(2) Is the industrial property authority of a Member State which is entitled to grant a[n] [SPC] required to rectify, of its own motion, the date of expiry of that [SPC] in order to ensure that that certificate complies with the interpretation of the law set out in the judgment of 6 October 2015, Seattle Genetics (C‑471/14, EU:C:2015:659)?”

In answer to the first question the court stated that:

“As regards its scheme, it is clear from Article 13(1) of Regulation No 469/2009 that the certificate is to take effect for a period equal to the period which elapsed between the date on which the application for a basic patent was lodged and the date of the first MA in the European Union, reduced by a period of five years. It therefore follows from that provision that the duration during which the SPC granted ‘shall take effect’ is wholly determined by the application of the detailed criteria laid down by that provision and the authority responsible for granting the SPC enjoys no degree of discretion in that regard .”

C 492/16, paragraph 53 (our emphasis)

“In the light of the foregoing, the answer to the second question is that Article 18 of Regulation No 469/2009, read in the light of recital 17 and of Article 17(2) of Regulation No 1610/96, must be interpreted as meaning that, in a situation such as that set out in paragraph 44 above, the holder of an SPC may, under Article 18 of Regulation No 469/2009, bring an appeal for rectification of the duration stated in the SPC, provided that the SPC has not expired .”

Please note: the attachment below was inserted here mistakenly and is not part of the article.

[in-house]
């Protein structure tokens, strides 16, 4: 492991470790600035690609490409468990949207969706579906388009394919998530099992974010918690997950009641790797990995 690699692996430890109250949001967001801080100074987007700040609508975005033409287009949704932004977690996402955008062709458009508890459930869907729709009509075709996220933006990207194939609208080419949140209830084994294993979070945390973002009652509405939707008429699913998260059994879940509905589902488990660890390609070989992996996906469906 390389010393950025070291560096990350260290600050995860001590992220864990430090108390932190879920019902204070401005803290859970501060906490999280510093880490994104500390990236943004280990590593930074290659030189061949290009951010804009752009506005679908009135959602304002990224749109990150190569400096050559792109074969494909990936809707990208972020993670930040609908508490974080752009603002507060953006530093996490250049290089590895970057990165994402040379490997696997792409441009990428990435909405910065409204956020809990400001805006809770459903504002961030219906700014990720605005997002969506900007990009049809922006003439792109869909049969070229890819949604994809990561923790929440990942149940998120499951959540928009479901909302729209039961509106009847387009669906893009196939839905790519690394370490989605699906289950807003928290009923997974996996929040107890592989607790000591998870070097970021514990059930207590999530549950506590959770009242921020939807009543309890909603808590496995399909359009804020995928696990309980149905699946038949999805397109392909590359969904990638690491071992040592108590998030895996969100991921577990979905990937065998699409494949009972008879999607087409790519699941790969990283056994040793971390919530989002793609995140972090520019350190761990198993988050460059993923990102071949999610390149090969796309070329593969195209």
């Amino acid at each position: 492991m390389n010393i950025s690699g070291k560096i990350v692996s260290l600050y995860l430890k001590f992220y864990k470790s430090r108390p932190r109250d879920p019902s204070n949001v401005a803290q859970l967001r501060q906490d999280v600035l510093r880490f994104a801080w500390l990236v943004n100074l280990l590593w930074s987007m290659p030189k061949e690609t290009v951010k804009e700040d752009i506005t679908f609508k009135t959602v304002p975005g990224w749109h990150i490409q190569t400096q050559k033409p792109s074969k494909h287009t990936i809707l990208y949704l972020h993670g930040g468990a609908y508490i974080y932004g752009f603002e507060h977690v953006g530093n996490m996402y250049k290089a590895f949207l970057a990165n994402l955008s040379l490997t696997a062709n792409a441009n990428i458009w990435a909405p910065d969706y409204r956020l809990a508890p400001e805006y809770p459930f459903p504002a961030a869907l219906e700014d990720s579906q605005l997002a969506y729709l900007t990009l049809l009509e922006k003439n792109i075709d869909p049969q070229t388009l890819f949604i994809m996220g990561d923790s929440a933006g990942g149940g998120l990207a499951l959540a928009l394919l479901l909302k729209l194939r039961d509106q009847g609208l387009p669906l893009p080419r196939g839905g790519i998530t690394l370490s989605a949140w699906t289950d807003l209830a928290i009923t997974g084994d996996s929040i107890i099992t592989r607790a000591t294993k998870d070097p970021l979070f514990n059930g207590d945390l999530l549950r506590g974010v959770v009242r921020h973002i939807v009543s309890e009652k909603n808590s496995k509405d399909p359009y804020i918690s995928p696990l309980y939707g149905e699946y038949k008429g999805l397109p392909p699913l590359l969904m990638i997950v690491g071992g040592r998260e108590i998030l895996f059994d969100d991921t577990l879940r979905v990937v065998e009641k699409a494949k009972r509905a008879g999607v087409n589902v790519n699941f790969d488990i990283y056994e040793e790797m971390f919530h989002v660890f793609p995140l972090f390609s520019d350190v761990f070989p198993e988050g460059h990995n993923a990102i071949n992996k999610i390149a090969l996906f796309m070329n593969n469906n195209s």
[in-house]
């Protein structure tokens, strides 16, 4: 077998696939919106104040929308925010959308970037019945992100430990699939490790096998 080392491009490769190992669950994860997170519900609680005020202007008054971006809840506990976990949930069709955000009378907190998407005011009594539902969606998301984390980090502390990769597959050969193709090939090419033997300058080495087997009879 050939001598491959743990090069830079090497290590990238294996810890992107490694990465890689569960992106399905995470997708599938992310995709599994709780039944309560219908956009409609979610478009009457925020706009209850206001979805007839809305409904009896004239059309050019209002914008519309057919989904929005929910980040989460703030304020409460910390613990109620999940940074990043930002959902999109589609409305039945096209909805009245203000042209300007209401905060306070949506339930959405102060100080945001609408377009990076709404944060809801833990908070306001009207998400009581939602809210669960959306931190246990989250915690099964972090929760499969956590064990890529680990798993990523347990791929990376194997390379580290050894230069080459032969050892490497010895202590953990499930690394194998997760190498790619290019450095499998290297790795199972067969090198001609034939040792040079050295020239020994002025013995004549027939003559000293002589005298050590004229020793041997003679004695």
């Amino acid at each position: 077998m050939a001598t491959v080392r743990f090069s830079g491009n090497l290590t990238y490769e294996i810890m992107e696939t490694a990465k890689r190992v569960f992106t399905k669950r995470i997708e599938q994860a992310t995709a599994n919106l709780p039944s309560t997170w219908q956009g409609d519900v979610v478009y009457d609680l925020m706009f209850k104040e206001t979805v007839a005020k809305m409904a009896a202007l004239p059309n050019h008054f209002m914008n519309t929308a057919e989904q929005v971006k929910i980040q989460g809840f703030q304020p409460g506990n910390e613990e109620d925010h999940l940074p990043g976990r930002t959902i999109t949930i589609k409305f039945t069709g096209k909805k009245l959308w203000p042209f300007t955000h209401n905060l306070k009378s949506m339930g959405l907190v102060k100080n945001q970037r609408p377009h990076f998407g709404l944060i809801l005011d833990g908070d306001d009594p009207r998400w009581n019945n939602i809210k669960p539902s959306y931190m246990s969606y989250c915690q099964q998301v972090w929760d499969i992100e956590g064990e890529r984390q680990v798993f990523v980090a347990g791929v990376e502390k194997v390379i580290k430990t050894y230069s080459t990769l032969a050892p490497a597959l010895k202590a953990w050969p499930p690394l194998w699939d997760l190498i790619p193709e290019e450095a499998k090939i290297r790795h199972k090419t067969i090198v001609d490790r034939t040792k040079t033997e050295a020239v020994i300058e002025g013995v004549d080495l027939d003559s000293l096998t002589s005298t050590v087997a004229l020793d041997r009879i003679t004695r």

C 492/16, paragraph 60 (our emphasis)

As Incyte initiated proceedings rectification of the term of the SPC, the CJEU declined to answer the second question as to whether an SPC granting authority should automatically reopen and review the administrative proceedings concerning the terms of the SPCs it has granted with a view to rectifying SPC term.

In the Seattle Genetics decision the court stated that the date given in the application should have been the notification date for first marketing authorisation and any different data is incorrect. In the case of Incyte the court relied on the ex tunc effect of the Seattle genetics decision. In reaching the present decision the CJEU has extended the scope of ‘incorrect’ in the sense of Article 17(2) beyond correcting clerical and formal errors.

However, the onus is on the rights holder to apply for correction of the SPC term – national SPC granting authorities do not have to investigate and correct eligible SPC of their own motion. Accordingly, we recommend that holders of unexpired SPCs verify the date of notification of their first marketing authorisation and whether there has been any miscalculation of SPC term.

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 Our news articles are for general information only. They should not be considered specific legal advice, which is available on request.

Our articles are for general information only. They should not be considered specific legal advice, which is available upon request. All information in our articles is considered to be accurate at the date of publishing.